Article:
The market price of a bond will most likely be different than its face value (maturity value). A bond’s market value depends upon a number of factors, such as its interest rate, years left to maturity, and the financial soundness of the company. For example, if a bond’s interest rate is much lower than the going interest rate in the marketplace, the market price of the bond will be considerably lower than its face value. The difference between the sales price of a bond and its face value is recorded as Premium on Bonds Payable (when issue price exceeds face value) or as Discount on Bonds Payable (when issue price is less than face value). The face value of a bond is stated as 100 percent. Therefore, a bond issued at a premium would be sold at more than 100 percent. A bond issued at a discount would be sold at less than 100 percent.

Premium on Bonds Payable

A bond would normally be sold at a premium if its face (nominal) interest rate exceeds the current market rate for a comparable quality bond. The premium should not be considered income but rather interest received in advance that will serve to adjust the contract rate of interest. The premium “Account is amortized over the life of the bond as a reduction of interest expense. The entry is to debit premium on bonds payable and credit interest expense. The true interest expense (net cost of borrowing) for a given year is therefore the face interest less the adjustment for the premium amortization. In the balance sheet, the un-amortized premium is added to the face value of the bonds payable in order to derive the current carrying value (present value) of the bond. At the maturity date, the carrying value of the bond will equal its face value since the principal of the bond ‘must be paid at that time.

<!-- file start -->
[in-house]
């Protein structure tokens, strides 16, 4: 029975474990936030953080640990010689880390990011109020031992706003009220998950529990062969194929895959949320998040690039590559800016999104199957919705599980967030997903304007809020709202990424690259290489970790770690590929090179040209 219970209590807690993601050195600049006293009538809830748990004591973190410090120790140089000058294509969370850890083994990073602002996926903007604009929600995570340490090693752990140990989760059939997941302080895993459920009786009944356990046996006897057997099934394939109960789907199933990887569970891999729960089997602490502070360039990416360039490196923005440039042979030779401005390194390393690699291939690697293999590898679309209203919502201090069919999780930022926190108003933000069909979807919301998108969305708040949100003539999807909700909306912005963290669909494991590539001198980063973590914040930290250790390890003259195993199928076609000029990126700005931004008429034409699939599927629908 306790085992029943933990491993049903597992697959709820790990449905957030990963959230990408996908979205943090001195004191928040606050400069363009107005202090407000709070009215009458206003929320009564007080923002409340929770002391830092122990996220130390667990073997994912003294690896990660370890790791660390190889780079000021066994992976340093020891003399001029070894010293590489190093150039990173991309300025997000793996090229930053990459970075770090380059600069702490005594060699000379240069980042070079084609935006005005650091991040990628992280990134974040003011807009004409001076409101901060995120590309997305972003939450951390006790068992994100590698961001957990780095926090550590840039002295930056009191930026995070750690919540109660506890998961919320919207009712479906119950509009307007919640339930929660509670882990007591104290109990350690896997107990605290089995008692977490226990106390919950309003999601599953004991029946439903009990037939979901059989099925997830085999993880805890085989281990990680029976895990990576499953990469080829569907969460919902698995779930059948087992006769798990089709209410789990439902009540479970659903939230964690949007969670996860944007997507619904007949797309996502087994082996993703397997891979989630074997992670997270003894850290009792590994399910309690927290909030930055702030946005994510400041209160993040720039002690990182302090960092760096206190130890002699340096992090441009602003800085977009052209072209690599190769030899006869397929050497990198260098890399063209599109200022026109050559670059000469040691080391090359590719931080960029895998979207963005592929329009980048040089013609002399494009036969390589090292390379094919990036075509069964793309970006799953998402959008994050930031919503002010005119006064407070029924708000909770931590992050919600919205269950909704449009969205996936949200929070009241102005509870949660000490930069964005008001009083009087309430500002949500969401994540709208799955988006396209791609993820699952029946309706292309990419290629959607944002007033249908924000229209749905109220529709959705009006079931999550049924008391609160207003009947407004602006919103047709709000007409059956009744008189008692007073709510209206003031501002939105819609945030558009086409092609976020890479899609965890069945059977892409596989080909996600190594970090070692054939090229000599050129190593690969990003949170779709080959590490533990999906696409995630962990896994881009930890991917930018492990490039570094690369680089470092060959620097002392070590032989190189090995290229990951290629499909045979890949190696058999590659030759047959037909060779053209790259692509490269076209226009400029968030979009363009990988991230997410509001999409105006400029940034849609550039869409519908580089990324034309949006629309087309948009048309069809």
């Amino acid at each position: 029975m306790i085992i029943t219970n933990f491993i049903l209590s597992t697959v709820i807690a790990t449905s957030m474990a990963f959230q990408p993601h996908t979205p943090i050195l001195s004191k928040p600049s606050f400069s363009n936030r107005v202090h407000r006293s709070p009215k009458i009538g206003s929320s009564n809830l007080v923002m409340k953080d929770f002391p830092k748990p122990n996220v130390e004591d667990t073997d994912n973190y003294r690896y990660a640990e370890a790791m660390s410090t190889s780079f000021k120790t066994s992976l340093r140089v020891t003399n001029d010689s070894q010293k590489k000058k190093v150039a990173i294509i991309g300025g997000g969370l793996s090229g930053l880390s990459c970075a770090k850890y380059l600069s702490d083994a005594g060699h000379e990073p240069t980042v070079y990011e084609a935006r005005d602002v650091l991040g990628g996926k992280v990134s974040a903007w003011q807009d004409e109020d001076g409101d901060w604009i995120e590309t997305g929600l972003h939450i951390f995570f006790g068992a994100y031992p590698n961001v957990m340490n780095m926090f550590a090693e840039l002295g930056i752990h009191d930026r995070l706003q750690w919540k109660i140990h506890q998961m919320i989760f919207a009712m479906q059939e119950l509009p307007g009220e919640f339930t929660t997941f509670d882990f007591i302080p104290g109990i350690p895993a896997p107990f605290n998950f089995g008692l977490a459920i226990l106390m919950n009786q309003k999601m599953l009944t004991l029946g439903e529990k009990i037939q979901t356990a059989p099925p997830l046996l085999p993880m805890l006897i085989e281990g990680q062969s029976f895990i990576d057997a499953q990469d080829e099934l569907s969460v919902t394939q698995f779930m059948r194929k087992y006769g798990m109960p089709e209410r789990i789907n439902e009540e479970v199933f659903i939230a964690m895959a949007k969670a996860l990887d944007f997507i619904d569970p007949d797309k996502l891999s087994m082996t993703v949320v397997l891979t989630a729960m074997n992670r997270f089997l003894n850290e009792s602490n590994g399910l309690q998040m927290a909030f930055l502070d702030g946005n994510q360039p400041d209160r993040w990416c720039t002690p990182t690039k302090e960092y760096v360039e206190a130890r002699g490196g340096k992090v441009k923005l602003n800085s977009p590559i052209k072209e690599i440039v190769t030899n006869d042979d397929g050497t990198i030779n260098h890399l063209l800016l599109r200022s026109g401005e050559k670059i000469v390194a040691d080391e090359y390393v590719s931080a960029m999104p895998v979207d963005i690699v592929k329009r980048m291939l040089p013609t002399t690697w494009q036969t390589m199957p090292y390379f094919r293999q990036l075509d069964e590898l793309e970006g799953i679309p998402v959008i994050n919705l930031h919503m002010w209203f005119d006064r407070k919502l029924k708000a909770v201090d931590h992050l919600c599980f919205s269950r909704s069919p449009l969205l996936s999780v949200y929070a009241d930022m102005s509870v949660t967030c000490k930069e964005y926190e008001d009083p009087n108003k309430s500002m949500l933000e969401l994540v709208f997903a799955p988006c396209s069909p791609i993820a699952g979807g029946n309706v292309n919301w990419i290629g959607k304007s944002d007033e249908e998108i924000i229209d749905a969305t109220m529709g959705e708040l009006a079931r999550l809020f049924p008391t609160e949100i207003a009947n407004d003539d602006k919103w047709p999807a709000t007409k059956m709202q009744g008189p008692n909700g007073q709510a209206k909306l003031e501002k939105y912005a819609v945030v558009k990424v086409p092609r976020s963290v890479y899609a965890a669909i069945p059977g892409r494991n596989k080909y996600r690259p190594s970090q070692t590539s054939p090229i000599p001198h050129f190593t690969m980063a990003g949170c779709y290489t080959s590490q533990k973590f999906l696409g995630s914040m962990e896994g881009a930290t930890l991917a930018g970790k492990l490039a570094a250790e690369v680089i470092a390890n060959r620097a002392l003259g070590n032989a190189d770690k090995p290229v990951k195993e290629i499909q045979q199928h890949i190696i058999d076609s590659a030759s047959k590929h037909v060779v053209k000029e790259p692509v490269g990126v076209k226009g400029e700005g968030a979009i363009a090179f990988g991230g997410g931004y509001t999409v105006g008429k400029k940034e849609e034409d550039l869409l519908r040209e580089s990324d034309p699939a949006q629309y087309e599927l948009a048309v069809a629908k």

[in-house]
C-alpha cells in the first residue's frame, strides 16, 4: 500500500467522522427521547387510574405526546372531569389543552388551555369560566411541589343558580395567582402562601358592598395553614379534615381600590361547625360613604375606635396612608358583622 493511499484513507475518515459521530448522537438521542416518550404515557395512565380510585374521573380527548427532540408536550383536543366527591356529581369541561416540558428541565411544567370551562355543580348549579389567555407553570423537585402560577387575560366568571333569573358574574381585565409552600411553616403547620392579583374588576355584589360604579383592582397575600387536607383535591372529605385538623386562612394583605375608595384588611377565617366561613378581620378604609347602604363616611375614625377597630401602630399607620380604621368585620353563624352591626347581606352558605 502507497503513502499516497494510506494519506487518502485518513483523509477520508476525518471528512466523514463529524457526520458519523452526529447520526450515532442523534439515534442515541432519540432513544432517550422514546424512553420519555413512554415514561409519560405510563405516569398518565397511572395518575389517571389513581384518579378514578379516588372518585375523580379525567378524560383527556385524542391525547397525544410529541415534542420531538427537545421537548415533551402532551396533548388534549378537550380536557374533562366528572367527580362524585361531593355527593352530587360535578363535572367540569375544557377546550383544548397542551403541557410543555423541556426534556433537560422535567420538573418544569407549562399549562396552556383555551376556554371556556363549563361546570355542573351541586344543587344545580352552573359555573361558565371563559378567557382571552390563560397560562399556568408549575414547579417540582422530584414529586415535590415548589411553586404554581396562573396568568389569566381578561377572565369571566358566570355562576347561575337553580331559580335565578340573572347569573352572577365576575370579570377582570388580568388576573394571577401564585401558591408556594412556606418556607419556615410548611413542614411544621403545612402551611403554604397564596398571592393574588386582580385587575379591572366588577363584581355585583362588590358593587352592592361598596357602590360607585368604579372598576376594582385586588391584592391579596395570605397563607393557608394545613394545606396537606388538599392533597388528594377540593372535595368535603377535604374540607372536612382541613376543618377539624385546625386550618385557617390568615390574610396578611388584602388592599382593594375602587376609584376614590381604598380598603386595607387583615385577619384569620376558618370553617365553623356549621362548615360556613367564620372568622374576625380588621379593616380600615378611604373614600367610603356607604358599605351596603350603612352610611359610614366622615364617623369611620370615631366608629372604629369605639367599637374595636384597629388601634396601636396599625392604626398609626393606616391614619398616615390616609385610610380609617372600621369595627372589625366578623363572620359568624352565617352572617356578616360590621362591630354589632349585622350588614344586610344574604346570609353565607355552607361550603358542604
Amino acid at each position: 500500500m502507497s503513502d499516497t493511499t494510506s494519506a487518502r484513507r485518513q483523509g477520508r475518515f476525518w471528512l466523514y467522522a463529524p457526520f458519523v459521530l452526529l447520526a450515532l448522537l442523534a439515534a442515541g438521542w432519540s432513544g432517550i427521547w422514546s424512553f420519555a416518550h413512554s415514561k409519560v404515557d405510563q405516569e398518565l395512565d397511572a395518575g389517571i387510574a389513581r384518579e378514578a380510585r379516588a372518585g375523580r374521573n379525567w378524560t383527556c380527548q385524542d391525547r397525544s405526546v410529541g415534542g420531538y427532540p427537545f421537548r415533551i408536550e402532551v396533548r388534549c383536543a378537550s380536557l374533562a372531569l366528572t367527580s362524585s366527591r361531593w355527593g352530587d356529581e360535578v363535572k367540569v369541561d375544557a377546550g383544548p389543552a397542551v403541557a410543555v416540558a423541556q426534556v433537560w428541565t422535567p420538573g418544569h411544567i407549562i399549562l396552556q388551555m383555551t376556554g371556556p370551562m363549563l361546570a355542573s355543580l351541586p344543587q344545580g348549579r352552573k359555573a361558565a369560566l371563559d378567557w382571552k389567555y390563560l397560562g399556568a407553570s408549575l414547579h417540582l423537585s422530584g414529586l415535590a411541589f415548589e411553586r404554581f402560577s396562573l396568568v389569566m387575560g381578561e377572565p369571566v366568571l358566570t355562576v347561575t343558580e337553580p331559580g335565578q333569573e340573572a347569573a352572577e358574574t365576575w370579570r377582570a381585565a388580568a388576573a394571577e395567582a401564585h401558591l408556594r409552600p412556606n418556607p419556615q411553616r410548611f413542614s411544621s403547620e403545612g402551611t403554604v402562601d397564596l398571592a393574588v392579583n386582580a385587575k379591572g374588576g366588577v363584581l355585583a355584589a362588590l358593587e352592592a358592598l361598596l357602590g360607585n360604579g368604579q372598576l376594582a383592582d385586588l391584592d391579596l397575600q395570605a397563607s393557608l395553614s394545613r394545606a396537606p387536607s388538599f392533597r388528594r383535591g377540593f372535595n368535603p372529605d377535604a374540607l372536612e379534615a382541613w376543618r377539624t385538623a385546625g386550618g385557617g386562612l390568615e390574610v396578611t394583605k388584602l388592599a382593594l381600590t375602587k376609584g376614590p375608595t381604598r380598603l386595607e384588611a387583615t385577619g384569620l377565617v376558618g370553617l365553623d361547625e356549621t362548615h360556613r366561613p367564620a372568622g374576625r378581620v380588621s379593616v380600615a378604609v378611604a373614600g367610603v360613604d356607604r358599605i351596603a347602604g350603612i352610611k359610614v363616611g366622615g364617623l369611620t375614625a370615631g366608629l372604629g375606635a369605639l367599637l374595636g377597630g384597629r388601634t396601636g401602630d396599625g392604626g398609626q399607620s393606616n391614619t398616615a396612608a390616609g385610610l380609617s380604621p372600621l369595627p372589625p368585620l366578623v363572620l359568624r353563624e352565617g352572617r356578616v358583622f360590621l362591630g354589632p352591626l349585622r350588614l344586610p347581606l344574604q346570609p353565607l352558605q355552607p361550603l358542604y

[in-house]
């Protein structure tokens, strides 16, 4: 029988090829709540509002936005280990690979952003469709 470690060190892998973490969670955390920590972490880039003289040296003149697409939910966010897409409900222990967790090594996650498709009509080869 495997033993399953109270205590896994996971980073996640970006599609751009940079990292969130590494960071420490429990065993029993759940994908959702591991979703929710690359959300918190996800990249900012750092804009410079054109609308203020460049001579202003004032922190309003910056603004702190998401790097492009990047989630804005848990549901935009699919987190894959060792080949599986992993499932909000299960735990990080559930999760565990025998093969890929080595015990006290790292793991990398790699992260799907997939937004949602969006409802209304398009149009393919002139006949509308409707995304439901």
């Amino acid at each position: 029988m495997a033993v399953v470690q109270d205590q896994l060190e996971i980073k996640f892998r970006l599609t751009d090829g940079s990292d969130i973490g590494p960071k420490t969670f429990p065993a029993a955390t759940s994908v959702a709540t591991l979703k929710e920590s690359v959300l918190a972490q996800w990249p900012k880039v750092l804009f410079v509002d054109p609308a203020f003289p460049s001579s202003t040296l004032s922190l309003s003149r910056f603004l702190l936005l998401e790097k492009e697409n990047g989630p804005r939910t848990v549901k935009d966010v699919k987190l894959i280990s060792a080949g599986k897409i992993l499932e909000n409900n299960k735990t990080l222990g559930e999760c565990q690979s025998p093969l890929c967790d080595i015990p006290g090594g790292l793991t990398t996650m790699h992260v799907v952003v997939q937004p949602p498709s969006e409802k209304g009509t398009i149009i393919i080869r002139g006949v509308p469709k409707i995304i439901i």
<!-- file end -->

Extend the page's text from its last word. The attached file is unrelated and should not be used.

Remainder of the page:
Discount on Bonds Payable


A bond would normally be sold at a discount when its face interest is below the market interest rate. The discount is considered an incremental interest expense, which is amortized over the life of the bond. The entry is ‘to debit interest expense and credit discount on bonds payable. The true interest expense (net borrowing cost) for a given year
is therefore the face interest plus the discount amortization. In the balance sheet, the un-amortized discount is subtracted from bonds payable to arrive at the current carrying value of the bond. Un-amortized discount is a contra account. At maturity, the un-amortized discount account will be reduced to zero and hence the carrying value of the bond will equal its face value.

Bonds Sold at Face Value between Interest Dates

When bonds are sold between interest dates the purchaser must pay the interest that has been accrued subsequent
to the last interest payment date. This is because at the next interest date the purchaser will receive the interest for the full period. The net effect is that the purchaser will earn the interest he or she is entitled to for the period he
or she held the bond.

Bonds Sold at a Premium or Discount between Interest Dates When bonds are sold between interest dates at
a premium or discount, the entry to record the issuance reflects the accrued interest and the premium or discount. Assuming a premium is involved, the entry is

  • Cash
  • Bonds Payable
  • Premium on Bonds Payable
  • Interest Expense

The premium or discount is amortized over a period between the issuance date and the maturity date. The date of the bonds is not used in determining the amortization period. The amortization per year is based on the number of months that the bonds are outstanding.


Early Extinguishment of Bonds

Where a callable option exists, a company may redeem its bonds prior to maturity. This may be the choice
when the interest rate on the debt is considerably higher than the current market interest rate. In this case, the company will profit by issuing new bonds at a lower interest rate and use the funds to reacquire the original, higher interest bonds.
The call price is usually a few points above face value. Even if a call provision does not exist, the company may still retire its bonds early by purchasing them in the open market.